- Fill your chocolates with delicious fillings. I made cashew cream (see recipe below) using my Froothie Optimum 9200A power blender, but you could use a nut butter, make caramel, chocolate mousse or whatever else grabs your fancy.
- Make chocolate bark by scraping the chocolate over some greaseproof paper and scattering over dried fruits, nuts or seeds. I made some with a scattering of dried wild blueberries and a dusting of super vital powder. It was thoroughly delicious, so much so, we ate it before I got a chance to take any photographs.
- Add a flavouring or super powder to the actual chocolate, before pouring into moulds. I used a little chaga powder in the moulded leaves and roses you can see here. I’ve also used cinnamon and cardamom as in these cardamom raw chocolates, banana powder and rose petals and lucuma powder.
- Add chopped nuts or dried fruit to the actual chocolate rather than on top of it. I’ve tried Brazil nuts and mulberries, both of which are delicious.
- 100g raw cacao butter
- 100g raw cacao powder
- 60-100ml raw agave syrup (how much you use will depend on how sweet you like your chocolate)
- 1 tsp (3g) vanilla powder
- 100g cashew nuts - soaked in water overnight or for at least 3 hours
- 50-75 ml water
- pinch of sea salt
- 2 tsp super vital powder
- 2 tbsp agave syrup or more to taste
- Gently melt the cacao butter in a medium sized bowl over a pan of hot water.
- Stir in the vanilla powder, followed by the cacao powder.
- Add the agave syrup, stir and taste. Add more if needed. Stir really well, the recommendation is 100 times, until you have a smooth and glossy mixture.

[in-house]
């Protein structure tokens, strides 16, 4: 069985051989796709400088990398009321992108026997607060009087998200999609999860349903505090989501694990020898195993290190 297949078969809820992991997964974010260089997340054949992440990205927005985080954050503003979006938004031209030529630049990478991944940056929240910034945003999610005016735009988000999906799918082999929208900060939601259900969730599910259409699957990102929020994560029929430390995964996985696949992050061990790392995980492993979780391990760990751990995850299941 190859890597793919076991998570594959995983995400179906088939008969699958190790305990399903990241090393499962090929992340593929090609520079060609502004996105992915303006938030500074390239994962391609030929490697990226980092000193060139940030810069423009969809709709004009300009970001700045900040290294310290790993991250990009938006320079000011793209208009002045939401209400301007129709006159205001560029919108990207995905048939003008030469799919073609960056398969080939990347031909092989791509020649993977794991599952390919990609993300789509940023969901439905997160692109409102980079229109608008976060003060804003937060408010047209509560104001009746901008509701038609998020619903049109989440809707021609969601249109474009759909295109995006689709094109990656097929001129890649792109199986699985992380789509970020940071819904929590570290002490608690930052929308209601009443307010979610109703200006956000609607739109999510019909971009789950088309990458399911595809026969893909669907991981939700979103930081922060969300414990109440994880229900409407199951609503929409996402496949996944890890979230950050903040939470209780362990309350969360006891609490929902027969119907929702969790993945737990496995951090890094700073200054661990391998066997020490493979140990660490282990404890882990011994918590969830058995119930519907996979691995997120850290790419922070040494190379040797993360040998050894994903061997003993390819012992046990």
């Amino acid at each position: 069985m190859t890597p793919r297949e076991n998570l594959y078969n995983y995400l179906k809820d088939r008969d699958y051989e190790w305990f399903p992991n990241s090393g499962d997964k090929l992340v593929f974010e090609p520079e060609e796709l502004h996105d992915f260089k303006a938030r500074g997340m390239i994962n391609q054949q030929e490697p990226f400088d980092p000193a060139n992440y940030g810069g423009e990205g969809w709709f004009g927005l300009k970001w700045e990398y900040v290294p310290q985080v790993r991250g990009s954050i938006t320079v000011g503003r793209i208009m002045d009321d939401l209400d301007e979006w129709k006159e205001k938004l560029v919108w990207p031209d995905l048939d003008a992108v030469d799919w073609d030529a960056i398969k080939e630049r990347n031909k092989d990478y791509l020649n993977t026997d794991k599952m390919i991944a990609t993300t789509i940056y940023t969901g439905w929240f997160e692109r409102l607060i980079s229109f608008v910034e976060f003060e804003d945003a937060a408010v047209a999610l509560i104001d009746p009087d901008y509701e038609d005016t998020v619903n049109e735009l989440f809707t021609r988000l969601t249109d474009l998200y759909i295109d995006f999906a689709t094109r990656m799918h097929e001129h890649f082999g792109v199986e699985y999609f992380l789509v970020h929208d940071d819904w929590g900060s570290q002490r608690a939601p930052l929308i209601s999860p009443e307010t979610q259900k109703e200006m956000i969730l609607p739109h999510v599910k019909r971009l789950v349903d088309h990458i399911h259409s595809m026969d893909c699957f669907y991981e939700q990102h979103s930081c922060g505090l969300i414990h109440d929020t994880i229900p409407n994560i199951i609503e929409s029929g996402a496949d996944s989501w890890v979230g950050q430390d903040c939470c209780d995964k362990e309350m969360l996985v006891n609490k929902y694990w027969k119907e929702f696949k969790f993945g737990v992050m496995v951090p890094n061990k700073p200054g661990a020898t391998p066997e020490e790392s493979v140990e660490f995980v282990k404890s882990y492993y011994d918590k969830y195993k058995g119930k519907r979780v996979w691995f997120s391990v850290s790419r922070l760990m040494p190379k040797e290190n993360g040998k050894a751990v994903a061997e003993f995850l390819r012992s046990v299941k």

- Using a teaspoon, coat chocolate moulds thickly with just over half of the mixture.
- Place in a freezer for 10 minutes to set or a cold place for an hour or so.
- Drain the cashew nuts and rinse.
- Throw into a power blender or food processor (I used my Optimum 9200A) and blitz.
- Add 50 ml of the water and the remaining ingredients and blend again until the mixture is smooth and has the consistency of whipped double cream. If it's too stiff, add a bit more water.
- Spoon (or pipe) the cream into the chocolate shells, leaving enough space for the chocolate base.
- Freeze again for another 10 minutes or so, then cover with the remaining chocolate.
- Freeze for another 10 minutes or leave in a cold place for a couple of hours or so to set, then turn out of the moulds.
- I made 24 chocolates and used the remaining chocolate to make chaga chocolates.
- Substitute any superfood powder for the super vital powder. A green one would be fun.
- Substitute agave syrup for sweetener of choice.
Other recipes using ingredients from Indigo Herbs that you might like
- Banana and blueberry granola bars via Rough Measures
- Raw supergreen macaroons via Wallflower Kitchen
- Spinach and wheatgrass crêpes via Rough Measures
Thanks to Indigo Herbs for sending the products to try. I use the Optimum 9200A for smoothies, spreads, sauces and even chocolate making. The post contains affiliate links. Buying through a link will not cost you any more, but I will get a small commission. This helps keep Tin and Thyme blythe and blogging. Opinions are, as always, my own.